The plunge in prices following the real estate bubble burst has made housing perhaps the most affordable in our lives, which has contributed to stabilization of housing ownership. That affordability is countering the megatrend of younger individuals becoming renters rather than pursuing homeownership.
While U.S. homeownership rates have returned to a normal 65 percent level nationwide, that varies greatly from state to state — see my blog on state homeownership rates. Homeownership rates at the end of 2012 ranged from a low of 53.1 percent in New York (although the District of Columbia is less at 44.8 percent, it is not state), to a high of 76.7 percent in West Virginia.
The following table lists the 75 largest Metropolitan Statistical Areas (MSAs) along with the corresponding homeownership rate as of the fourth quarter 2012. Since these are based on samples, each quarter the sample mean can vary within a range. To remove that random noise from quarter-to-quarter, a four-quarter moving average was calculated for each MSA. The far right column is calculated by subtracting the maximum four-quarter moving average from 2005 through 2012 from the four quarter average for 2012.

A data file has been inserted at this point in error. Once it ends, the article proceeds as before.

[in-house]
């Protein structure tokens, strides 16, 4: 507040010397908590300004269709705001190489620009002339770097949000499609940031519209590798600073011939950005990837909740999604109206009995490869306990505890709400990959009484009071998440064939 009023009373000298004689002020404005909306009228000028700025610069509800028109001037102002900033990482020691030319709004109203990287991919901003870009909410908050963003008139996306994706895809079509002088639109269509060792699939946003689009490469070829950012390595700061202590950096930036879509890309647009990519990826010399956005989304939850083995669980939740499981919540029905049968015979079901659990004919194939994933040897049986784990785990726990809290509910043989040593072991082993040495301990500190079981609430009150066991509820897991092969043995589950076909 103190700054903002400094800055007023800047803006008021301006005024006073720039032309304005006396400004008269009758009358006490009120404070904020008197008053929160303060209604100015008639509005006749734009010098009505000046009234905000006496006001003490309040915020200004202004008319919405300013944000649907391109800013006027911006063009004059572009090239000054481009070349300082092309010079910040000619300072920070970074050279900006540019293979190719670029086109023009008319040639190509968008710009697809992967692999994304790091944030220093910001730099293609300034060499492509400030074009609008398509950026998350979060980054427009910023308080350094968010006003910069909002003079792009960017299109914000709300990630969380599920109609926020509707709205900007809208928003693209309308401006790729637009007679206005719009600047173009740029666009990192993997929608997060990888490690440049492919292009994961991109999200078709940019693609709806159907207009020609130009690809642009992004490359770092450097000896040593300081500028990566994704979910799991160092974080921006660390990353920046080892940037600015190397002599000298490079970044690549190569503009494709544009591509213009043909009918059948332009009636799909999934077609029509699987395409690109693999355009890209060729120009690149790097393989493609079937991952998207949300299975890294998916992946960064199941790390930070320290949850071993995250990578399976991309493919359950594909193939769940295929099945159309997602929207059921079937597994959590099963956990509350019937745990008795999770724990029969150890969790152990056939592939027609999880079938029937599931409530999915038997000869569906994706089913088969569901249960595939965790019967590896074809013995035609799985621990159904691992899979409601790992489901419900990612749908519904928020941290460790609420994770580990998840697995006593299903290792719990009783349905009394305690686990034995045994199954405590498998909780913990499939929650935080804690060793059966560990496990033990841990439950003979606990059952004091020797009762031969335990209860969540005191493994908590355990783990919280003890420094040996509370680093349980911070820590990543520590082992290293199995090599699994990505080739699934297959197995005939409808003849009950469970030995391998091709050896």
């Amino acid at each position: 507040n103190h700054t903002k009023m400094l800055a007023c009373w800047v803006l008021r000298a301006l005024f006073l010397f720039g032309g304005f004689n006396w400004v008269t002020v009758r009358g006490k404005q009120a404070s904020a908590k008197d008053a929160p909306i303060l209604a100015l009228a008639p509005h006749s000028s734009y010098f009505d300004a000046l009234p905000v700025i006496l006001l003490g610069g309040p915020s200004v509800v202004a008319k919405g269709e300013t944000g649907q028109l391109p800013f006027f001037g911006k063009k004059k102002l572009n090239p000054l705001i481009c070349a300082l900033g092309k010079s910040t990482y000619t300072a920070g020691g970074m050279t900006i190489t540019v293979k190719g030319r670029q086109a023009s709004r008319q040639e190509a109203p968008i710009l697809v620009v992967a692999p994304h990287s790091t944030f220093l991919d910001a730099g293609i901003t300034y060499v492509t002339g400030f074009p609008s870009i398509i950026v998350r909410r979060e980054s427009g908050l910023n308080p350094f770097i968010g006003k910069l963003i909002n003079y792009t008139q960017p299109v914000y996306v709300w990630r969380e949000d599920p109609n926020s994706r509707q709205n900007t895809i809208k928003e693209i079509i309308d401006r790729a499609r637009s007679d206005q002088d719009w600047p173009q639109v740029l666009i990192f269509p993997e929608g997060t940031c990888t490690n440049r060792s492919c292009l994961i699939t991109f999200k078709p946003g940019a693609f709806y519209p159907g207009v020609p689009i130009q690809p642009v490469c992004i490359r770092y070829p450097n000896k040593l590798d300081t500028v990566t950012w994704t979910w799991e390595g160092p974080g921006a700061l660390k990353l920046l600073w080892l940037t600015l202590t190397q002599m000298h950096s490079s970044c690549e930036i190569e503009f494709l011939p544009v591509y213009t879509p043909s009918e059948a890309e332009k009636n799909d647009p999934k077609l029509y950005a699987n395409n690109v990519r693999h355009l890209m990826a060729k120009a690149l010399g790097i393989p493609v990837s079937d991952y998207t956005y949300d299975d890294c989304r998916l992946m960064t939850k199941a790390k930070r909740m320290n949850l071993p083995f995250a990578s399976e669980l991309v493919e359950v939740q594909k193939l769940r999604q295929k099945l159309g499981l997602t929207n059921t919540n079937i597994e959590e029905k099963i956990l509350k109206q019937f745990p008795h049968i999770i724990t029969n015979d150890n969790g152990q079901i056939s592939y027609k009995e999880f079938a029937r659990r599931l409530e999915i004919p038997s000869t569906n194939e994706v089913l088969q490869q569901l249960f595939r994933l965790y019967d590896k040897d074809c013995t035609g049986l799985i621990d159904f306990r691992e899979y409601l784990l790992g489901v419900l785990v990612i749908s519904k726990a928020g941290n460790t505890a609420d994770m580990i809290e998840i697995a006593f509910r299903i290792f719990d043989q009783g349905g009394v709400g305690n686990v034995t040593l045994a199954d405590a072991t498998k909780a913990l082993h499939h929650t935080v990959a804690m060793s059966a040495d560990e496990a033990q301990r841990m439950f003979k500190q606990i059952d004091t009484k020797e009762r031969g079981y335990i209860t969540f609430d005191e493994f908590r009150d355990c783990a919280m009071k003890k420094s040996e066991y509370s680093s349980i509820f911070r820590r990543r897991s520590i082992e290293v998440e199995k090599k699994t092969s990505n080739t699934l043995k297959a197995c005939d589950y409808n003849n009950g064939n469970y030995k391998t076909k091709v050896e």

The top 25 MSAs for homeowner rates in the largest 75 MSAs are detailed in the following table, as sorted by the four-quarter 2012 average.
Those MSAs with the lowest rate of homeownership include:
And which MSAs saw the smallest and greatest change in homeownership rates from 2005 through 2012?
The one thing you can quickly conclude, after even just a cursory review of these data, is that there is no simple factor that can explain the variability from city to city. Without question, homeownership and resulting rates of homeownership are a function of many economic and demographic factors.
To see the complete U.S. Census Bureau data sets and reports, click here.